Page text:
1. Very interesting article. Question – you say Transition Prevention is how often the forechecking team allows the other team to enter their zone following a forecheck. But that it does not have to do with how often they allow the other team to break out of their own zone vs. that forecheck.

    But the breakout comes first, right? Mustn’t any zone entry allowed by a forechecking team have come immediately following a breakout vs. that forecheck?

    Let’s say FLA is forechecking vs MTL. So FLA sends pressure into MTL’s zone as MTL retrieves the puck and looks to break out. MTL does break out, skates through the NZ and enters FLA’s zone. That makes sense to dock FLA’s forecheck there.

    But let’s say MTL fails to breakout of their own zone. They flip the puck out and FLA gets it in the NZ before turning it over back to MTL who then enters FLA’s zone.

    Depending on what occurs between MTL’s breakout and MTL’s zone entry, is it fair to attribute all MTL’s zone entries to FLA’s forecheck? Was there a time limit or guidelines re: possession of what occurs between MTL’s breakout and their zone entry?

    Perhaps if there’s a discrepancy – a teams that is good at preventing breakouts after they forecheck, but bad at preventing zone entries – wouldn’t that speak more towards their neutral zone play, rather than their forecheck?

    • That’s a fair comment and probably comes in part from me being a bit sloppy in my terminology.
      I see Transition Prevention as a two-part process: Forechecking in the offensive zone and Zone Entry Prevention in the neutral zone. Forechecking happens every time the other team tries a zone exit. Zone Entry Prevention happens either after a zone exit (so when the initial forecheck piece fails) or when the opposition recovers the puck in the neutral zone.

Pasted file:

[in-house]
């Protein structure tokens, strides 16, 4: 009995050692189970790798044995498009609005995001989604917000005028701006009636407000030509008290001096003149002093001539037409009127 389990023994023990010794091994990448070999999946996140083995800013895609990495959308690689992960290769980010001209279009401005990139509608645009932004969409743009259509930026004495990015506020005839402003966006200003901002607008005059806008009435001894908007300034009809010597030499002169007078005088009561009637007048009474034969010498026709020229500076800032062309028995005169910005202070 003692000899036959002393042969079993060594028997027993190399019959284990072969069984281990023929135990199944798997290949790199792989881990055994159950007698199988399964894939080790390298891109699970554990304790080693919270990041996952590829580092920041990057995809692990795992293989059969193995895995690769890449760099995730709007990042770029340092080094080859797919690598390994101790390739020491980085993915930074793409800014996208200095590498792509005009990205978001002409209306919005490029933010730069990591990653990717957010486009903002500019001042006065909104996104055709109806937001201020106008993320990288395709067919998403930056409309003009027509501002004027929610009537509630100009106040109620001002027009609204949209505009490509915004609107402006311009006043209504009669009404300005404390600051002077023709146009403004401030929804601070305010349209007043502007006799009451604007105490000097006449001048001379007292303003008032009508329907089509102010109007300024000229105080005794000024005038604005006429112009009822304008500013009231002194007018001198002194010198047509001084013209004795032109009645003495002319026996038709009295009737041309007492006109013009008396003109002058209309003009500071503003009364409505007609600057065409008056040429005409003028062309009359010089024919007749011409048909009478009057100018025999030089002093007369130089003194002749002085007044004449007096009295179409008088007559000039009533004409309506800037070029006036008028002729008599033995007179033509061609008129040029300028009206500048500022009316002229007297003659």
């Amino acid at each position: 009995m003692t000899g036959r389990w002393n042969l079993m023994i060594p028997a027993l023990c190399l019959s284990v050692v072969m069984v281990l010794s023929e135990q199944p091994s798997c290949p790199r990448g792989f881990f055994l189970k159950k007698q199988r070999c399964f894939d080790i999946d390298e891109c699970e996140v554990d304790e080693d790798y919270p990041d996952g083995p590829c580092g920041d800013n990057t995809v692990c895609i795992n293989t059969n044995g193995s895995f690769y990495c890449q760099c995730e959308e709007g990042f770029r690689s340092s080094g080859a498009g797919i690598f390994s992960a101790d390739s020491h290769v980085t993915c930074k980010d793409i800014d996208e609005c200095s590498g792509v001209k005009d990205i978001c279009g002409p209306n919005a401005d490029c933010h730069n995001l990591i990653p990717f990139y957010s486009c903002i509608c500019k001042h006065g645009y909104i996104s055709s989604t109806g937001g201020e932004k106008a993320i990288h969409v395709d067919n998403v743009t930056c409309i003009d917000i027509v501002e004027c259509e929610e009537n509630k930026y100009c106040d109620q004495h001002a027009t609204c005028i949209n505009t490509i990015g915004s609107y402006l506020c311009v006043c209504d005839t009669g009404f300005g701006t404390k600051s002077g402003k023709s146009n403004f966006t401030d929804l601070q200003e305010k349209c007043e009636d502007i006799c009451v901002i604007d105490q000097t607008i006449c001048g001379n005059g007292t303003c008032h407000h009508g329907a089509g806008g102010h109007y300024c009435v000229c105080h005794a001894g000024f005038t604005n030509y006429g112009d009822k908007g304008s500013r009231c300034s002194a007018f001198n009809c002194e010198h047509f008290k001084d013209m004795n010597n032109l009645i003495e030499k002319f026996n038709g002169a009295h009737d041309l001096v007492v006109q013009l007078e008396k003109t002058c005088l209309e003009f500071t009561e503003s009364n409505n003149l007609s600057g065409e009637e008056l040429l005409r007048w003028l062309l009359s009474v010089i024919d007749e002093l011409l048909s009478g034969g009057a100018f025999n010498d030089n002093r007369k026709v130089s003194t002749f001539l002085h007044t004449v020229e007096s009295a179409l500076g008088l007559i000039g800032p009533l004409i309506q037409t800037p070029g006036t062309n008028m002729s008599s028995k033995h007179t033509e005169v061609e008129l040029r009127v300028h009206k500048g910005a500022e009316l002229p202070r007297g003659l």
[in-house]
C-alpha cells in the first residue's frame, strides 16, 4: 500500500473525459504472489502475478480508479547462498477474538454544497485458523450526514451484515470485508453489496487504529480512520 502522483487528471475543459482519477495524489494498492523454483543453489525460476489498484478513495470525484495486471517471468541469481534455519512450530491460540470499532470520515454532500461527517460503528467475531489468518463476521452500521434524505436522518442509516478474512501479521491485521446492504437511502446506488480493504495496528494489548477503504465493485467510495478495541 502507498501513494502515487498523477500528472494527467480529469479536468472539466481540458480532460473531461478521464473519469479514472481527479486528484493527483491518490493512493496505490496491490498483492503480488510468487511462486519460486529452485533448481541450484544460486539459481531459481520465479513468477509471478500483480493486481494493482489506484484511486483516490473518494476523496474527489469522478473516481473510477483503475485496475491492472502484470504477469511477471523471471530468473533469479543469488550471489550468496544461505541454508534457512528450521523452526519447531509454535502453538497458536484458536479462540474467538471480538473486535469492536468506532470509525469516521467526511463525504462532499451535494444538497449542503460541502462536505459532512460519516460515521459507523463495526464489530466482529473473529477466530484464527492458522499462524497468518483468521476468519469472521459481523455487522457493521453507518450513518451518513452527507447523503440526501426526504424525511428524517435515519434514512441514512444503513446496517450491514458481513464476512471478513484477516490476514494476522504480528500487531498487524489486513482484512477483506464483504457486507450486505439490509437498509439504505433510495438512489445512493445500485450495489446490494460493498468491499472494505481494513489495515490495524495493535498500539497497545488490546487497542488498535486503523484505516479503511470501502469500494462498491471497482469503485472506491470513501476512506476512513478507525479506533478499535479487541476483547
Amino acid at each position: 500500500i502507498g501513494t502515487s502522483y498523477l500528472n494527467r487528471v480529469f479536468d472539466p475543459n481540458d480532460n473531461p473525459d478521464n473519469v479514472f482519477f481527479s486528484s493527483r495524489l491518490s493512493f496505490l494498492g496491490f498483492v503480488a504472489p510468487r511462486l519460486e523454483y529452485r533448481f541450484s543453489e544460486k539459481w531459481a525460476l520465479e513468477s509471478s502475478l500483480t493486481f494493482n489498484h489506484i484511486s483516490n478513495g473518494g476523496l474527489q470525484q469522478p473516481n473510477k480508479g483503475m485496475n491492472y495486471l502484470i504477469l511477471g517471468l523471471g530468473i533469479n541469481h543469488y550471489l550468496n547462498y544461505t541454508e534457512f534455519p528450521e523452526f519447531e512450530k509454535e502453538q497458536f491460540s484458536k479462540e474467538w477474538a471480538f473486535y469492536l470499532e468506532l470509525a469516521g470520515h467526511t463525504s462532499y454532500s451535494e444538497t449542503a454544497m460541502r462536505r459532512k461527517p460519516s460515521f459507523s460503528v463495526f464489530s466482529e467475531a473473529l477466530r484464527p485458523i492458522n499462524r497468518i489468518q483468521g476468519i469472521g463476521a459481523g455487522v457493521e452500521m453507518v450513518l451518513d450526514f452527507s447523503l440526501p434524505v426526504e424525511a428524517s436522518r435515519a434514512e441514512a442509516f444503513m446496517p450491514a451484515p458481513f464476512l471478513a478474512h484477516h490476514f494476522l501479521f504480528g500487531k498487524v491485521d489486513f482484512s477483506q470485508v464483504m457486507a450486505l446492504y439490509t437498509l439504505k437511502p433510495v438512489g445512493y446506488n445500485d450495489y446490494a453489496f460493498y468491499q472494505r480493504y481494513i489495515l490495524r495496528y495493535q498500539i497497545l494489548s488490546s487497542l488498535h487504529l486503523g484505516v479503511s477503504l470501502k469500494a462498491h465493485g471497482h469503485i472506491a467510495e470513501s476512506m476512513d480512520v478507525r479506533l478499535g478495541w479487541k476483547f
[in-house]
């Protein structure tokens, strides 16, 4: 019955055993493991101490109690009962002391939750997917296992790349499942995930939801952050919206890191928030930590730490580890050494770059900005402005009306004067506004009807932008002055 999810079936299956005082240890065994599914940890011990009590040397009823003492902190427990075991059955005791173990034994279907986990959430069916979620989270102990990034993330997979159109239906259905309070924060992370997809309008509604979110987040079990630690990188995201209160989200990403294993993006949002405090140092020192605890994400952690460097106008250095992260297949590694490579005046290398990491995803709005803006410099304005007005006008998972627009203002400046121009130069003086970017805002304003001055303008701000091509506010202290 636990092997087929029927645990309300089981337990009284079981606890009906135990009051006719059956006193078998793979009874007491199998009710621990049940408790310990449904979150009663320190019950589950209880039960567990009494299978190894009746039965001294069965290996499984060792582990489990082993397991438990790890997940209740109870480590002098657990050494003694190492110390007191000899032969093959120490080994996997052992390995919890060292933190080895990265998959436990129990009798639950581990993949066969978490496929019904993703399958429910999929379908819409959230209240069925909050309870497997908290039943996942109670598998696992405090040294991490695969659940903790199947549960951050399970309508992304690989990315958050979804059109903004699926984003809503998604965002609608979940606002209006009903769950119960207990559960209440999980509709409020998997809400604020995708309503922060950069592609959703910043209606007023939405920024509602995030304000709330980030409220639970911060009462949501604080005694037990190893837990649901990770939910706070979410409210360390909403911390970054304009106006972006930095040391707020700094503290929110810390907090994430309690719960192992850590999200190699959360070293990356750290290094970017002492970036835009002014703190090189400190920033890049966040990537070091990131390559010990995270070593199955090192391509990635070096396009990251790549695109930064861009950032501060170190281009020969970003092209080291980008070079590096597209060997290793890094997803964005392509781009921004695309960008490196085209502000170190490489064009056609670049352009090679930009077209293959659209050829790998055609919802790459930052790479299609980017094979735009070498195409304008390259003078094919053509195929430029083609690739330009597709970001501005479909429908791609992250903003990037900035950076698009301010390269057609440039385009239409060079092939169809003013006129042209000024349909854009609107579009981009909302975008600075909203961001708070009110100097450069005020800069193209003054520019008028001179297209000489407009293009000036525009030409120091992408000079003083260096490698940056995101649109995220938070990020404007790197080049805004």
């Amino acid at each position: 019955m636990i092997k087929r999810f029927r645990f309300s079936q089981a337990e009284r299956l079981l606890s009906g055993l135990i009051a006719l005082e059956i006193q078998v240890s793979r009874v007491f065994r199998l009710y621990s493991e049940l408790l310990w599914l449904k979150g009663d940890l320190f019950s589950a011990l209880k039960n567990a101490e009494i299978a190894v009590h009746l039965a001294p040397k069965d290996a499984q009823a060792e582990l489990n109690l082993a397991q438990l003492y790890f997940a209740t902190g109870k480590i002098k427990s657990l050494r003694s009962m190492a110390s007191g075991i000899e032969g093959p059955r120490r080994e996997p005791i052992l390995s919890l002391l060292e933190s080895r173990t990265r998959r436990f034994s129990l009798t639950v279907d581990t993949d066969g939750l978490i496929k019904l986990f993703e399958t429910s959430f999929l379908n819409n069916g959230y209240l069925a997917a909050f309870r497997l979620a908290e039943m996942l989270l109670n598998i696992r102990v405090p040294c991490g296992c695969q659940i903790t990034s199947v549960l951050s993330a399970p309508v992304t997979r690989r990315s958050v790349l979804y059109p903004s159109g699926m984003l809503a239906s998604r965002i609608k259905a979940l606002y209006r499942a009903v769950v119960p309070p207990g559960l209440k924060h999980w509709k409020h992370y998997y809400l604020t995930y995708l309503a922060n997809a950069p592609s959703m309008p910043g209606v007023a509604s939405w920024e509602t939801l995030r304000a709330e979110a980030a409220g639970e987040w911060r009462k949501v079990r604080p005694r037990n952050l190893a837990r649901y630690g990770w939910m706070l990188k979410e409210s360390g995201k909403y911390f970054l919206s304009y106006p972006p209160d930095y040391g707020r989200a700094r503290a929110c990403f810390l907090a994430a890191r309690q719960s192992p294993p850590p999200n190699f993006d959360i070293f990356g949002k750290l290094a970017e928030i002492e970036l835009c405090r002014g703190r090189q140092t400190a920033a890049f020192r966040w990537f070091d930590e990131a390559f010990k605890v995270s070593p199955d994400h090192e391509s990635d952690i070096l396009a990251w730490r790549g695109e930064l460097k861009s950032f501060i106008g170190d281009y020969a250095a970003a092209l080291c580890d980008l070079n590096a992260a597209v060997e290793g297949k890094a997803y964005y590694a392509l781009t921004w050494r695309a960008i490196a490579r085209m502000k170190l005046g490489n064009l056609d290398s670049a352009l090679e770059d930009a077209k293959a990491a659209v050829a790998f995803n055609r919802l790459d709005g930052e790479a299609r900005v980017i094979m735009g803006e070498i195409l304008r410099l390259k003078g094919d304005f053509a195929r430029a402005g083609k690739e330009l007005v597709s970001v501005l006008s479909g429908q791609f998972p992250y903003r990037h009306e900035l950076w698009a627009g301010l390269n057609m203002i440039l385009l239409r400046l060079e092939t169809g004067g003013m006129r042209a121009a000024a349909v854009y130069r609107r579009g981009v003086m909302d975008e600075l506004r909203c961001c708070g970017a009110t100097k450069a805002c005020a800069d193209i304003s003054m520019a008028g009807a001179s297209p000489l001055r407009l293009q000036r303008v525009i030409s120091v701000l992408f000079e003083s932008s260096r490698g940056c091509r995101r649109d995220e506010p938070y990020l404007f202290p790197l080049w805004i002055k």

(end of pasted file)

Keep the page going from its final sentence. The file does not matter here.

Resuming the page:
My data is all based on zone exits, so it will miss out on those latter opportunities. In your second hypothetical, my data would count the first rush as a failure for their Forecheck because MTL did get the puck out of their zone, but a success for their zone entry prevention and subsequently an overall success for their Transition Prevention. They messed up by turning it back over and allowing a zone entry, but my current data wouldn’t capture that. I can’t prove it, but I suspect that those zone entries I’m missing here are not materially different from the ones I do have (i.e. the ones that begin in the other team’s defensive zone rather than the neutral zone). We have a separate dataset focusing purely on zone exits, so this could be checked more rigorously.

      There absolutely could be a team that’s good on the forecheck but bad at preventing zone entries. In fact, the second chart indicates that PIT, VGK, and N.J all fit that pattern to some extent. I see the two skills as related but not identical, so I like to look at both the total success rate of the whole process and how it breaks down into the two pieces.

      I’m not totally confident I answered your questions but I hope that that helps